First phase of mass transit work could begin next year


Carmel Chamber members got a glimpse this week of what transportation in the Indianapolis area could look like in the near future.

Ron Gifford, the executive director of the Central Indiana Transit Task Force, spoke at the Carmel Chamber’s monthly luncheon on Wednesday and provided an update on mass transit plans for the area. Gifford said work could begin as soon as 2013 on the $1.3 billion project that would create a system consisting of buses and rail servicing Hamilton and Marion counties. The task force in December announced its local funding plan for mass transit for the two counties after nearly three years of research. The next step, he said, is to get a referendum on November’s ballot that would allow voters to decide if the $1.3 billion project is worth funding.

The majority of the funding would come from a new county economic development income tax of 0.3 percent. Gifford said that, while $1.3 billion is a substantial sum, more money has been or will be spent on three road projects – “Accelerate 465,” upcoming Major Moves work on U.S. 31 in Hamilton County and lane expansions at I-465 and I-69.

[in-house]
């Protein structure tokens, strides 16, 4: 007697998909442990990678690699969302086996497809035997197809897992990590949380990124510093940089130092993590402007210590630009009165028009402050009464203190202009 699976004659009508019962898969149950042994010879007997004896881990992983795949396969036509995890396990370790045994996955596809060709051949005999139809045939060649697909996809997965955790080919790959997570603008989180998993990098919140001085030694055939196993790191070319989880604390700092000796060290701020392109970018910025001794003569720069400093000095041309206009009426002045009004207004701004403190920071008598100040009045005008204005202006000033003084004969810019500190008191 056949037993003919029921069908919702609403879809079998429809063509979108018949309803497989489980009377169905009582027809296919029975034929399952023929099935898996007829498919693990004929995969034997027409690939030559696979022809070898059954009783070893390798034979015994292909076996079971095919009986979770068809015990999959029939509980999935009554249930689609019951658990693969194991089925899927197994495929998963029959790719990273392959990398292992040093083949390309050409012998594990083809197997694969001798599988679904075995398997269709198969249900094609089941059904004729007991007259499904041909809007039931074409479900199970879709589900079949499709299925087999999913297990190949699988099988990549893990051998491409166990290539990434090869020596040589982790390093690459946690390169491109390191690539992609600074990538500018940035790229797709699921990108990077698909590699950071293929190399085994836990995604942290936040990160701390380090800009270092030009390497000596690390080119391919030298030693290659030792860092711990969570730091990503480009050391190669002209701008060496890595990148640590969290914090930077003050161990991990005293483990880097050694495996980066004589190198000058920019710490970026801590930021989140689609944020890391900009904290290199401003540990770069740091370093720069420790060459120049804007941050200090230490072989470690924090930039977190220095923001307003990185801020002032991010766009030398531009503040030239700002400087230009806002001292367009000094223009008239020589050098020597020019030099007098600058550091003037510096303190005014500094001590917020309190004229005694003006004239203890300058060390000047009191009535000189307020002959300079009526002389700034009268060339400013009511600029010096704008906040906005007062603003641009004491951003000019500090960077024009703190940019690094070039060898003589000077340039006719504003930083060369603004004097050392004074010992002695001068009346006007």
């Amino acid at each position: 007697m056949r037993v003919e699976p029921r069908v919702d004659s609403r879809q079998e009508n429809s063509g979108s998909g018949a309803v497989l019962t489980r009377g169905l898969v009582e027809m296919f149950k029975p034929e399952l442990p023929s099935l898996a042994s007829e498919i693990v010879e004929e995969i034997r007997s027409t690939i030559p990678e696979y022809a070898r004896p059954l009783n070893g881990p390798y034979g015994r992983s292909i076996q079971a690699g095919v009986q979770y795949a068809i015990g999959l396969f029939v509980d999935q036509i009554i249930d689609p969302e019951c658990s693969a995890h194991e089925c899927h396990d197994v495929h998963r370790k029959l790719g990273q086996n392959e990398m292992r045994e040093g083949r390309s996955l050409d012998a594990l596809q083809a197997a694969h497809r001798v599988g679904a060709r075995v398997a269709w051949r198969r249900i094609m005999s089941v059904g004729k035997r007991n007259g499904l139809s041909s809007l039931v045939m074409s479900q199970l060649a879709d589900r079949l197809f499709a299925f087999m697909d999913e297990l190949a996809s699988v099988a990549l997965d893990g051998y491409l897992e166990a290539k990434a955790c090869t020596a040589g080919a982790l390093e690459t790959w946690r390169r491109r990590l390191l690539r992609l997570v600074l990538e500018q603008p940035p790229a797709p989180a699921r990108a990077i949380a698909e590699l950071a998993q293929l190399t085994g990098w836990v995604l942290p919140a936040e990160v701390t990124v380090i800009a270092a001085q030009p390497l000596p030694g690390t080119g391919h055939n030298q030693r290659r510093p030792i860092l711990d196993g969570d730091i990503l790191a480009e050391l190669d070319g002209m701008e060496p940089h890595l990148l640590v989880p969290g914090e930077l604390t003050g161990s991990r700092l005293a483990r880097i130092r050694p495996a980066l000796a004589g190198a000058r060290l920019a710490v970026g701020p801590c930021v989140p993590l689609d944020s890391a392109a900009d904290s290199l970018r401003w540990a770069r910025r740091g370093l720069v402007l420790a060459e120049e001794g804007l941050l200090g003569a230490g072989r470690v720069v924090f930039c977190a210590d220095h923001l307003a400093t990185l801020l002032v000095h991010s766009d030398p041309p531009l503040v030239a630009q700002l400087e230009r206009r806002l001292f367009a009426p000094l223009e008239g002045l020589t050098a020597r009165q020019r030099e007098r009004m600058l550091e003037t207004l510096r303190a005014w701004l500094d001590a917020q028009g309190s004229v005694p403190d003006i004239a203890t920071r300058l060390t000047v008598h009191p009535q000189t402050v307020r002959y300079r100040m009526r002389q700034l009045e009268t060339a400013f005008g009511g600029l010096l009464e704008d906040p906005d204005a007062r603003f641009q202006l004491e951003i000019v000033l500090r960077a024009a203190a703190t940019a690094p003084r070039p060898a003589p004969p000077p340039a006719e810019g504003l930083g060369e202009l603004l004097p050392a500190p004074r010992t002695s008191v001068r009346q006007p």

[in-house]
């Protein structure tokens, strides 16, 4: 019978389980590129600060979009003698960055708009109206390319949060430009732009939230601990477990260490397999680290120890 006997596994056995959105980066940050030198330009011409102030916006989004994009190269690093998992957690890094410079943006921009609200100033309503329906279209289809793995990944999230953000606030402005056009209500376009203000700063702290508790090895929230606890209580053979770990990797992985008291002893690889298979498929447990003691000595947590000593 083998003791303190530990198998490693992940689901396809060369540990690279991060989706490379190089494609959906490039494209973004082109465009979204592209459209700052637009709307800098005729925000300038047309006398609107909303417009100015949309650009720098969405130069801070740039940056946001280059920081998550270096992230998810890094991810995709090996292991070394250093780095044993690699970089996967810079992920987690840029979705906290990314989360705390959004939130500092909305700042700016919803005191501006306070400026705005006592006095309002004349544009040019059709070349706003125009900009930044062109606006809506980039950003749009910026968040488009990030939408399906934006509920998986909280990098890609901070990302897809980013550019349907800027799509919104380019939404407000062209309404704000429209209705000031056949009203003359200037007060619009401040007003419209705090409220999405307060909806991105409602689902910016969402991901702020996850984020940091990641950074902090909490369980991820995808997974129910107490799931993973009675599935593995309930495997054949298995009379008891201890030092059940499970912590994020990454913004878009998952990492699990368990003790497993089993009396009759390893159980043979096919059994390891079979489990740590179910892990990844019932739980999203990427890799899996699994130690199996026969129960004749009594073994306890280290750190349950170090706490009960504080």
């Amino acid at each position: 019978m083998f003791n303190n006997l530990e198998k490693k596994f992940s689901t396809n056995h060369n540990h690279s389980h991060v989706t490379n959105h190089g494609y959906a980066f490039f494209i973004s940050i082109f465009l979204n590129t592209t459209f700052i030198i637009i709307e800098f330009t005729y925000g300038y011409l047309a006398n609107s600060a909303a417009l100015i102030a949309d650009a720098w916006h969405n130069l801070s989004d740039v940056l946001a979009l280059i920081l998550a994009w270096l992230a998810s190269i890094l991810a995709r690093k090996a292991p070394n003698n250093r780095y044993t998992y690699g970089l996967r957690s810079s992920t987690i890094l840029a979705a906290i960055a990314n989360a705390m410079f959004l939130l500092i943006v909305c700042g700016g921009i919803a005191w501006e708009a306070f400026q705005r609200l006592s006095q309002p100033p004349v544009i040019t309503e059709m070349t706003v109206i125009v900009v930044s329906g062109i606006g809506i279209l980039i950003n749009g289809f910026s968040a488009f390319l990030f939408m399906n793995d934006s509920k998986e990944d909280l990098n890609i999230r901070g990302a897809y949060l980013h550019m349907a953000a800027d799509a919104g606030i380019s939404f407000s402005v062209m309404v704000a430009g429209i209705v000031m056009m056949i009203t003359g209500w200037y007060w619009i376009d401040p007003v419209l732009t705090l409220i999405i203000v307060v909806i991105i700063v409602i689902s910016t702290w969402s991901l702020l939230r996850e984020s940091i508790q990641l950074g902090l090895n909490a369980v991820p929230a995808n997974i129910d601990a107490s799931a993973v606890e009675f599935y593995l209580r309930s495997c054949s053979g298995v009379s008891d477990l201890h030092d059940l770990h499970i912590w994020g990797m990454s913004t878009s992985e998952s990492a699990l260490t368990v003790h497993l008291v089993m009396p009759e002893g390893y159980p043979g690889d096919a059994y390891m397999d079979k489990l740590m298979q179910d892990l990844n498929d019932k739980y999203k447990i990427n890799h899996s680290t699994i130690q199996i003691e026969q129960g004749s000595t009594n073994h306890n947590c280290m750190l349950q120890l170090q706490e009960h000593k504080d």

Of the $1.3 billion, Gifford said $124 million would be spent on doubling bus services in Marion County and extending service into Hamilton County, $543 million would be spent on a bus rapid transit system and $625 million would go towards a rail line running from Noblesville to Indianapolis with frequent stops along the way.

The BRT system, Gifford said, would provide an estimated travel time of 31 minutes from Noblesville to downtown Indianapolis, regardless of traffic or time of day.

“BRT is a relatively new concept in the United States,” he said. “It’s basically light rail on wheels.”

The buses would use designated lanes and have the ability to avoid stopping at intersections by changing traffic signals the way fire engines do now. Stations would be built about every half mile, he said, and history and modern examples suggest that economic development would occur around these stations.

Gifford suggested that those who like these plans – on which more details are available at – should tell their elected officials.

“This issue ultimately should go to the voters so they can decide if they want to make this investment in our community,” he said.


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